Introduction to Galla Placidia, Book One: The Sacred Mirror by Michael Hawley

Europe in the Fourth and Fifth Centuries CE was a place of deep and dramatic social change. The Roman emperors, already faced with porous borders, desperate neighbors, fiscal crises, an aging infrastructure and a government dependent on its military stars, had upended a millennium of Hellenic tradition by first embracing Christianity and then forbidding enactment of the ancient rites that had provided a large degree of cultural/psychological homogeneity to the various peoples of the empire.


Some years ago, I was reading a book on early Christianity that referred to the life of the Roman empress Galla Placidia as a microcosm of this extraordinary era. The more I read about her, the more interested I became not only in the dramatic events of her lifetime but the interior journey that she must have taken. That for much of her life she was a symbol of power while being completely captive to the interests of others was the thing I found most compelling about her story and that forms the main theme of my novel.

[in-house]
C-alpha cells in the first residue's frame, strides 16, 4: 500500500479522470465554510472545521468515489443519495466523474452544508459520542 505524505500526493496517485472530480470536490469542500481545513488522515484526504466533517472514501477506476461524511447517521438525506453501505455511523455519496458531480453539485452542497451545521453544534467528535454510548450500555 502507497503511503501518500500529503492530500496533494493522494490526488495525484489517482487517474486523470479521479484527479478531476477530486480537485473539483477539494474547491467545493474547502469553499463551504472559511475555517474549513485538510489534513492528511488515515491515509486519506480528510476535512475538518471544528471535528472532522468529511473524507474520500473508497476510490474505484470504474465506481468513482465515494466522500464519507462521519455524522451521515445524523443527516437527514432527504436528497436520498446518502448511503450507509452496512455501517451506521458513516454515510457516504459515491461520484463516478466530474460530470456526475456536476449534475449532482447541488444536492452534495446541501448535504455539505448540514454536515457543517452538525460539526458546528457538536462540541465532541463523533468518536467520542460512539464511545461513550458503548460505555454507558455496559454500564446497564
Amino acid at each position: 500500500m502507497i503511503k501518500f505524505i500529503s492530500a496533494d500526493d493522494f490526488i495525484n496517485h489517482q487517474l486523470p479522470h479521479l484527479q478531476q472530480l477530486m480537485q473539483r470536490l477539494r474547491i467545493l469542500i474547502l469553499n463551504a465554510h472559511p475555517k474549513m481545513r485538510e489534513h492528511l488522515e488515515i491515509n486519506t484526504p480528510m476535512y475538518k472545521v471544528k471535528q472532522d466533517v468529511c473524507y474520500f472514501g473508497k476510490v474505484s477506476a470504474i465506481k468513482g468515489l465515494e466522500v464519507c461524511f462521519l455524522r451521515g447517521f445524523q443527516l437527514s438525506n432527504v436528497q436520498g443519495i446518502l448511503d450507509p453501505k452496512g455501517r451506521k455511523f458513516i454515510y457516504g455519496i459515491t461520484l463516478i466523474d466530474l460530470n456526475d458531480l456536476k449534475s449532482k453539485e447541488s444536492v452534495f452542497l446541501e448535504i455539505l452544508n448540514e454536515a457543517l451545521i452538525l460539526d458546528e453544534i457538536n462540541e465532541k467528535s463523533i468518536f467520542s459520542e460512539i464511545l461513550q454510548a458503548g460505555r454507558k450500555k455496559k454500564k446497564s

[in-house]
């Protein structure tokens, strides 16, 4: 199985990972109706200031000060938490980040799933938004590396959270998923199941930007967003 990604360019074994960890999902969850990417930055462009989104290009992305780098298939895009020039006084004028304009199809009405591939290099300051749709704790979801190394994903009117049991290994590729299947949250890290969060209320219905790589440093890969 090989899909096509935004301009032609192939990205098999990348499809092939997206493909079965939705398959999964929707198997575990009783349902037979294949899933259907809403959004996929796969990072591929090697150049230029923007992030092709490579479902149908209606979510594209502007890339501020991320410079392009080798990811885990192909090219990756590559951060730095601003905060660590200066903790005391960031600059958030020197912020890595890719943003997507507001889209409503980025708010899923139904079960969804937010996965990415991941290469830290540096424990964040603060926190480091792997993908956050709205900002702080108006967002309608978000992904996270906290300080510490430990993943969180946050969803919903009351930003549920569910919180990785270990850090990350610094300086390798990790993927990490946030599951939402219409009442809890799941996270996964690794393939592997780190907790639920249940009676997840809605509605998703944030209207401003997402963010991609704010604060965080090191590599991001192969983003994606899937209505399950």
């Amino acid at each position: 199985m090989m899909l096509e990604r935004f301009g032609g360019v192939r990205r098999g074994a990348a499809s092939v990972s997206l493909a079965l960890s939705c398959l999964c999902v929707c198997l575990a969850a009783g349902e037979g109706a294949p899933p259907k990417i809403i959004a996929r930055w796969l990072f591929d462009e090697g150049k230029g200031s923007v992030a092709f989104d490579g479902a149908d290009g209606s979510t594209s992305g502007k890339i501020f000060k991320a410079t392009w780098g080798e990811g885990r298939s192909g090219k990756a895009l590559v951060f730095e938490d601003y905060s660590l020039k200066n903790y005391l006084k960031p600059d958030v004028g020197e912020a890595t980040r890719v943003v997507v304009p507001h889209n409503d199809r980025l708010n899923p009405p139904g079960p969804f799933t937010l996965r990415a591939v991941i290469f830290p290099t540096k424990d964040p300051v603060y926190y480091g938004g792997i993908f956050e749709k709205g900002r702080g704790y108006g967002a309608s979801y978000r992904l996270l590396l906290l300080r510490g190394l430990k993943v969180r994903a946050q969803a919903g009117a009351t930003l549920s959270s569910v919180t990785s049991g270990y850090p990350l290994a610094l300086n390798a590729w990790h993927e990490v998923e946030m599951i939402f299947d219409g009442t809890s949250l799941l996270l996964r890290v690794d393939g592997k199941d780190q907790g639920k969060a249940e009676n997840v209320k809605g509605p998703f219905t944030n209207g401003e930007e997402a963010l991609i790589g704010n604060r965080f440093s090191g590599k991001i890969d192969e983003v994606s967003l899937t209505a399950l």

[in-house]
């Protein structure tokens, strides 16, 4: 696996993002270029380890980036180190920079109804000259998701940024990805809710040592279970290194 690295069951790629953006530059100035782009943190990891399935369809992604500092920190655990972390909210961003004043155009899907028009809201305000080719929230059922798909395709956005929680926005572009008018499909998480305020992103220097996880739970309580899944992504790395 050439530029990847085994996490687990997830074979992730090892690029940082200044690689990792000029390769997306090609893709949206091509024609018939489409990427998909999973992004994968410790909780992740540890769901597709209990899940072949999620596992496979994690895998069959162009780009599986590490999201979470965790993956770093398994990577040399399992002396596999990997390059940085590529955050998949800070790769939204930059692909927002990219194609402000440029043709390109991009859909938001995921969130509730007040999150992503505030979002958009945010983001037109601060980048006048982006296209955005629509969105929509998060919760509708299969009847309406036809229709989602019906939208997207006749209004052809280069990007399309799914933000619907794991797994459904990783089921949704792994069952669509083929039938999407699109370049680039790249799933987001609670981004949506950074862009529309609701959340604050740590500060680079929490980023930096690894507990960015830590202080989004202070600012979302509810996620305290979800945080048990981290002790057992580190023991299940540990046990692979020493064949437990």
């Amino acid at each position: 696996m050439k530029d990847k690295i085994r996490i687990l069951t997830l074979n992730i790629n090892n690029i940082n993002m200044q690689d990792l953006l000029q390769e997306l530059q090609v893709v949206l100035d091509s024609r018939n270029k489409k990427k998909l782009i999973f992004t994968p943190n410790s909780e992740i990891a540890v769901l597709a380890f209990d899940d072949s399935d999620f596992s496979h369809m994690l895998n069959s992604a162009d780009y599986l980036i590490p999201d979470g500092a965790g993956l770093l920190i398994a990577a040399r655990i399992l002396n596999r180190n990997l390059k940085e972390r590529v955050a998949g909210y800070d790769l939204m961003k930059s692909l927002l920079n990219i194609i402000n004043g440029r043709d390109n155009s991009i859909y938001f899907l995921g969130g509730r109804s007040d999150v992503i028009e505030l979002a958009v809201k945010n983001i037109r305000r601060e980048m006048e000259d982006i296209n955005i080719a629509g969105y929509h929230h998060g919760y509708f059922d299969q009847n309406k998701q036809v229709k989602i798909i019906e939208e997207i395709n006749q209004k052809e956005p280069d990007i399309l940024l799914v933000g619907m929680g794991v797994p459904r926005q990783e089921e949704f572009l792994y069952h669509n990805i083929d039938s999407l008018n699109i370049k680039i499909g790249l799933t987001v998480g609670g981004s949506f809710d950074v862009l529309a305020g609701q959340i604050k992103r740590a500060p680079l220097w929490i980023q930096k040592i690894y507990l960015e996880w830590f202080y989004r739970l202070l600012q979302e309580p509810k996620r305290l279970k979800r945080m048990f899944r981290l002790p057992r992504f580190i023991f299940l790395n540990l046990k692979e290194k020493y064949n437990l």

In writing this book, my greatest challenge has been to translate this time period in a way that does not impede access to the characters and events of a truly epic story. The results as you see them reflect one writer’s constant negotiation between historical accuracy and comprehensibility. I am striving to express the characters in their physical, historical and psychological milieu (insofar as I can approach these areas) and keep the ‘contemporary reader’ (whomever that might be) engaged without resorting to anachronisms of judgment or sentiment. For me, the best entrée to this world is through a sensory experience of it—how a room was lighted or a street smelled, what kind of music could be heard in the plazas, what kind of food she ate and with whom, etc. In so exploring, the rewards of this project have already been many.


With that, I part the curtains.




Michael Hawley’s short stories have been or will soon be published in Alaska Quarterly Review, Boston Review, Cimarron Review, Columbia: A Journal of Literature and Art, The New Yorker, Post Road Magazine, Saint Ann’s Review and elsewhere. He lives in New York City. (Web page: